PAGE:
But it was during senior year of college in World Religions class that our professor did a segment on Taoism. We read the Tao Te Ching, and I ended up writing a paper on it. At 21 years of age, I realized my perspective and life experiences had finally found a home in Taoist philosophy, and a year later, I found that even my political views and intellectual pursuits could be guided by its teachings. I look at Taoism as a way of life—It’s an effective means of self-reflection and meditation. It’s effortless. Peaceful. It’s not forced and it’s not materialistic in any way. It just is. Here I am less than two months from turning 28, and once again I find myself in a stressful moral dilemma spanning the spectrum of my life. Every aspect of my life. My suppressed depressive demons are resurfacing, and it’s all I can do to keep moving forward and not slip and fall down a dark tunnel again. And I do realize it’s up to me to overcome it all. It all comes down to what choice I decide to make. It’s not in God’s hands—It’s in mine. Although I’m not a religious person, I am very spiritual, and I do believe there is a God. I don’t believe God loves or hates—I don’t believe God is personally concerned with my life choices either. He just is. He breathed life into our souls—our consciousness, and he continues to create. He is supremely prolific, and forever intangible. I’ve mentioned before that the meaning of life came to me in a dream, and upon learning it, I felt simultaneously terrible and liberated. While dreaming, I told myself that I had to remember the meaning of life, but when I woke, the notion was thus removed from my mind. It was the most peculiar feeling. I guess you could say that experience in itself speaks volumes for what life is at its core. I very ardently believe that space—the Universe—is the infinite mind of God. Every soul is like a unique thought, billions of thoughts aimlessly racing around day in and day out. Space. Void. Stars. Brilliant, instantaneous synapses firing away. The universe… expansive and never-ending, where anything at all can be possible. It’s unfathomable. And for me, that’s God.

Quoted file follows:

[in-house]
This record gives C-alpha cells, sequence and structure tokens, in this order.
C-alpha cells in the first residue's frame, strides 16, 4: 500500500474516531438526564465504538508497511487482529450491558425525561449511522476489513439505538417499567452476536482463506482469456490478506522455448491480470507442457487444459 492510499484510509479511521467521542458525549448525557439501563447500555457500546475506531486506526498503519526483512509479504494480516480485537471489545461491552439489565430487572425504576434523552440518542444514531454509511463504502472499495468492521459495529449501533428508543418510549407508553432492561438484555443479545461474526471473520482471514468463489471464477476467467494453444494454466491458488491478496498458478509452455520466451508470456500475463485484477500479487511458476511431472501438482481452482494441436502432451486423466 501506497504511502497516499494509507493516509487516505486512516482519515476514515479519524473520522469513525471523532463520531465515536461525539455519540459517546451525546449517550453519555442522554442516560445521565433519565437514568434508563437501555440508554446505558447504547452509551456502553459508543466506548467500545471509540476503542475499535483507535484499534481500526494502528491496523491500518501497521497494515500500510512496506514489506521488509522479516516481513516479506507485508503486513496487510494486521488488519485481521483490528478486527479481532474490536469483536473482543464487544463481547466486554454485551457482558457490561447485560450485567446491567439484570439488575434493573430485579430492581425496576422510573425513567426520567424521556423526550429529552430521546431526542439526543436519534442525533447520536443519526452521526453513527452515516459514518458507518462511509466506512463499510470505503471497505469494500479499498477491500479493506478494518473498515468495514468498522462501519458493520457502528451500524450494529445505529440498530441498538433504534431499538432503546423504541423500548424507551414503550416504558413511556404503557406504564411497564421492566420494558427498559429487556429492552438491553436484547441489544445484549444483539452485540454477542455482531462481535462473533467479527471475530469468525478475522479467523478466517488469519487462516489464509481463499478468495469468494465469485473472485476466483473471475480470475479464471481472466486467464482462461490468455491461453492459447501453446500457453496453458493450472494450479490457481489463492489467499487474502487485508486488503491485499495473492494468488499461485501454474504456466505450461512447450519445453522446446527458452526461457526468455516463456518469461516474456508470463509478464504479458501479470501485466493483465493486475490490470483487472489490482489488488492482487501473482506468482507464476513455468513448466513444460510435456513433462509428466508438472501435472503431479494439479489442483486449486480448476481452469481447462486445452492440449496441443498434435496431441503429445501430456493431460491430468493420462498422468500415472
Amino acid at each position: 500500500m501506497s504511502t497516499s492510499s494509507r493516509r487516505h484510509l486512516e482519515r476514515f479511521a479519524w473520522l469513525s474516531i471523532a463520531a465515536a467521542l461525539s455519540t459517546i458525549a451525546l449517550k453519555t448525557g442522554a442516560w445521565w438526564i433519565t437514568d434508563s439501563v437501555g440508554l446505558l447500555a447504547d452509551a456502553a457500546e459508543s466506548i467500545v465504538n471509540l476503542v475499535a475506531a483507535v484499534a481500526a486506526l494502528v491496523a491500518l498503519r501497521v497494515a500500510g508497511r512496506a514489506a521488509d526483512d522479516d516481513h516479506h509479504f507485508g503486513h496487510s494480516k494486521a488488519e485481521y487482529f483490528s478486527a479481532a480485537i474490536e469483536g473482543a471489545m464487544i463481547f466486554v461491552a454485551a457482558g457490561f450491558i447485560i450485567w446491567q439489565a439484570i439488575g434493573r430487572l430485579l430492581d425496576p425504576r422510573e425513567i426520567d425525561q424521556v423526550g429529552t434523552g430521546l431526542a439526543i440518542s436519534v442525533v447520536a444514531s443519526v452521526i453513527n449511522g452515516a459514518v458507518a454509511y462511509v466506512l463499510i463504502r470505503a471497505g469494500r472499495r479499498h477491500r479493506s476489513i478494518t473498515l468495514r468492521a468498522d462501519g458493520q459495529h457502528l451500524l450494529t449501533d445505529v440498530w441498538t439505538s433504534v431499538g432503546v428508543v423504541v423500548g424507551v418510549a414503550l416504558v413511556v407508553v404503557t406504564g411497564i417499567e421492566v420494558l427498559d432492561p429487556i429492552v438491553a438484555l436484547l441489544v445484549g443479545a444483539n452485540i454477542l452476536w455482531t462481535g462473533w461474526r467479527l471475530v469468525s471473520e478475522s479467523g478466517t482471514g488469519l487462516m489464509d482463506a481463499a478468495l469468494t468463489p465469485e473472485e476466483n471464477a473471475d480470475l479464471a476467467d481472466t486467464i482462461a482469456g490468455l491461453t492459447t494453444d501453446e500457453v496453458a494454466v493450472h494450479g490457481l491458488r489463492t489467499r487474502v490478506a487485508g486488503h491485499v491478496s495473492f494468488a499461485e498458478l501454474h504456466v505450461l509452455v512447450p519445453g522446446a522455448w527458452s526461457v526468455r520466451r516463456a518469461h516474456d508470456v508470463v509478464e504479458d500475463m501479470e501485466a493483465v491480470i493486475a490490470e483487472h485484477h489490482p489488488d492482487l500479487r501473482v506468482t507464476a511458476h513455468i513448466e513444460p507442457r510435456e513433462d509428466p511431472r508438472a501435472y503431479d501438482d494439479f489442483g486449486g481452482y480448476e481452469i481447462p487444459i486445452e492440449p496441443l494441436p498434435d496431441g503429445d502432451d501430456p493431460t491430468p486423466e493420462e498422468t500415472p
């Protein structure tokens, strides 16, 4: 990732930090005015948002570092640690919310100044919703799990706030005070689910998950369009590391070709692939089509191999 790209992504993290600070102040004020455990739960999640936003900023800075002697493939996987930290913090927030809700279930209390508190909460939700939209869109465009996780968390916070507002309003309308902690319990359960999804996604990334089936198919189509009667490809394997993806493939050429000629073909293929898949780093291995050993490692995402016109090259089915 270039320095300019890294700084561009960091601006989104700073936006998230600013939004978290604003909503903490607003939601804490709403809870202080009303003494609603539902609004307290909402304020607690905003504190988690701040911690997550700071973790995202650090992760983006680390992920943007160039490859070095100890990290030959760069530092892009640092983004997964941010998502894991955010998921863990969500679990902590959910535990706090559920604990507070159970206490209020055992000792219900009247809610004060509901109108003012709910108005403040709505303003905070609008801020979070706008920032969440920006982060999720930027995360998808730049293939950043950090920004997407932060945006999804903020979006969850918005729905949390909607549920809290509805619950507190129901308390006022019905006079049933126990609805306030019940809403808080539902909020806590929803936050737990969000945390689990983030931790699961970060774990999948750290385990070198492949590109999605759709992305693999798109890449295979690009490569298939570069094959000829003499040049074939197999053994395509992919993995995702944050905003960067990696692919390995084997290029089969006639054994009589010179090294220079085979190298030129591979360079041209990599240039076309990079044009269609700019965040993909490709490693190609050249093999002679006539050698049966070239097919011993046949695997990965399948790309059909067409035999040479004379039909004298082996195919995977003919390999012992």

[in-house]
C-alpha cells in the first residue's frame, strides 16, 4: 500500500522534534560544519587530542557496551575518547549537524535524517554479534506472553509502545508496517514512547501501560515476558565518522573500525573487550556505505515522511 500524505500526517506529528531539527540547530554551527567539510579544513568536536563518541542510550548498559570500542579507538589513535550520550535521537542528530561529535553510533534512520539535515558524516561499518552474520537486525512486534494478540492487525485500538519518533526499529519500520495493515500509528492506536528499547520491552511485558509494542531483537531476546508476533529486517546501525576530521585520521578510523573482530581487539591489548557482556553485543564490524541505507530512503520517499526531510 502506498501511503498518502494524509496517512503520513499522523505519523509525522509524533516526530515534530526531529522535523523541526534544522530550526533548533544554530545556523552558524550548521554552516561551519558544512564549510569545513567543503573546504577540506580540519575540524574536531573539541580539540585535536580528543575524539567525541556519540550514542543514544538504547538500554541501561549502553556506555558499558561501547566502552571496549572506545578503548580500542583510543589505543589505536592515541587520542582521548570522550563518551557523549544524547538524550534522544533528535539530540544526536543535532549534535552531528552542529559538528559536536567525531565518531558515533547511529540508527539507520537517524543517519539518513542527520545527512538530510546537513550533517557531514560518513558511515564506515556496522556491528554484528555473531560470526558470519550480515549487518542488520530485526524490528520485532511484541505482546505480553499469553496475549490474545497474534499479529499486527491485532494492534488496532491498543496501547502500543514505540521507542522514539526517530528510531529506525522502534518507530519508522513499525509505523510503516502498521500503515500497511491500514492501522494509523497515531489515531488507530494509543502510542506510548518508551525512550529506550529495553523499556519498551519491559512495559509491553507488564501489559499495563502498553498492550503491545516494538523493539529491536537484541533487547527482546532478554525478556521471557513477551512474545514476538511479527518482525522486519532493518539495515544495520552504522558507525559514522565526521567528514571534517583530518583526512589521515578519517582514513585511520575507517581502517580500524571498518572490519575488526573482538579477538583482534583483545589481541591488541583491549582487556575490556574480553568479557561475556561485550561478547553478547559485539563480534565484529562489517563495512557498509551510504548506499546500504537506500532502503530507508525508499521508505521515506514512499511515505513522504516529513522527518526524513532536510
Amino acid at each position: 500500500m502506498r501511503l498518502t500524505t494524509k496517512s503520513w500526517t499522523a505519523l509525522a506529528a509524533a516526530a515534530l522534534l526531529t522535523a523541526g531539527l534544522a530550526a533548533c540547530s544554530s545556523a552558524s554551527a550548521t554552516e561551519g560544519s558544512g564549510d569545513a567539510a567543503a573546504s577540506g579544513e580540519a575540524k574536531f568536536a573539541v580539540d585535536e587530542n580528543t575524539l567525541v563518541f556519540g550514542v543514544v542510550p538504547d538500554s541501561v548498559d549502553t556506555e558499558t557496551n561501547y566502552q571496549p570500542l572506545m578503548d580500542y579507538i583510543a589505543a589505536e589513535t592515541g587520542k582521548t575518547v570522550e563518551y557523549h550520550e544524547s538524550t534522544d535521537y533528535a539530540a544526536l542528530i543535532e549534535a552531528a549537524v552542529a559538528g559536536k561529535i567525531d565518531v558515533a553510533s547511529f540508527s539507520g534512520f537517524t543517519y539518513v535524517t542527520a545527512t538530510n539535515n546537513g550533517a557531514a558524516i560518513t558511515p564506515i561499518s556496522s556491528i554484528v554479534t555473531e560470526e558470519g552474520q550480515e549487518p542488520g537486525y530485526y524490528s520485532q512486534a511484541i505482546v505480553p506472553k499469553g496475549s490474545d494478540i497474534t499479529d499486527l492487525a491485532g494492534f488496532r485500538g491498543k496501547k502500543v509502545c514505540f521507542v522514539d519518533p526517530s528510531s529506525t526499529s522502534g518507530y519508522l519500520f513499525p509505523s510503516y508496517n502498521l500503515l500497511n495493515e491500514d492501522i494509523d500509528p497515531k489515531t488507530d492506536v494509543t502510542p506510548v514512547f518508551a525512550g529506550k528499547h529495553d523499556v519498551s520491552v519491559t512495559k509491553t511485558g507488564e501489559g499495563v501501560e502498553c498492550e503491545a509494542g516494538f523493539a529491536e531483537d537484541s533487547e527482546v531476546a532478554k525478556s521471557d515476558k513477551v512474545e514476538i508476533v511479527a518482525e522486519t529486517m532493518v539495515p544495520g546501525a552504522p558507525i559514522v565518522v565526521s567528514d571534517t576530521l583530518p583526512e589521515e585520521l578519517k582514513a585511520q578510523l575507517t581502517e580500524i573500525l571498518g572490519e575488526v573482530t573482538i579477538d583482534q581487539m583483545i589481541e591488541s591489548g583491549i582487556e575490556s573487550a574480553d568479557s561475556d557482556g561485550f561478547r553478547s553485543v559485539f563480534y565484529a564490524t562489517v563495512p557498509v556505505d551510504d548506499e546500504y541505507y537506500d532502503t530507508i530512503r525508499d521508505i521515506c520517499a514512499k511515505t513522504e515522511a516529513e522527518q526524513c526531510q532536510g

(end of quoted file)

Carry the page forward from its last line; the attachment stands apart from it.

Because of my particular views on what God is and my absence of practicing a formal religion, I do find it more challenging to relate to my peers and coworkers—Anybody I come into contact with here really. Even my own family. We argue and fight, and we rarely get along. Many times I feel like a displaced puzzle piece that was thrown into the wrong box. I would say I’m closest to my father, and we get along maybe half the time. The other half he’s constantly telling me how similar I am to my mother. I’m so weary of hearing that from everyone. Absolutely tired of it. I’m from a family whose bloodline is full of negativity and complacency, and it gets depressing. They say you are who you’re with, and that puts me in the same sinking boat. I told myself when I moved back to NWA, that I would be selective of my company and do everything I could to surround myself with likeminded individuals. I was done with the shallow—the dramatic and shortsighted, and I wanted to meet creatively brilliant people who had the minds and will to build and create, who never stop learning and always relish in the wonder and ability of themselves and others. A new family. I wanted to become part of a new family, and to do something bigger than myself. I haven’t found that family yet. That family who will accept me and encourage me to evolve into something productive and better. I never imagined it would be this difficult for me to find a group of friends or peers that would be able to empower me just as much as I could empower them. It’s a huge void in my life that I’m constantly aware of. Perhaps I’m unreasonably curious and insatiable.

Daisy Buchanan was probably right. Maybe it is best to be a beautiful little fool. Ignorance is bliss, and bliss is Heaven.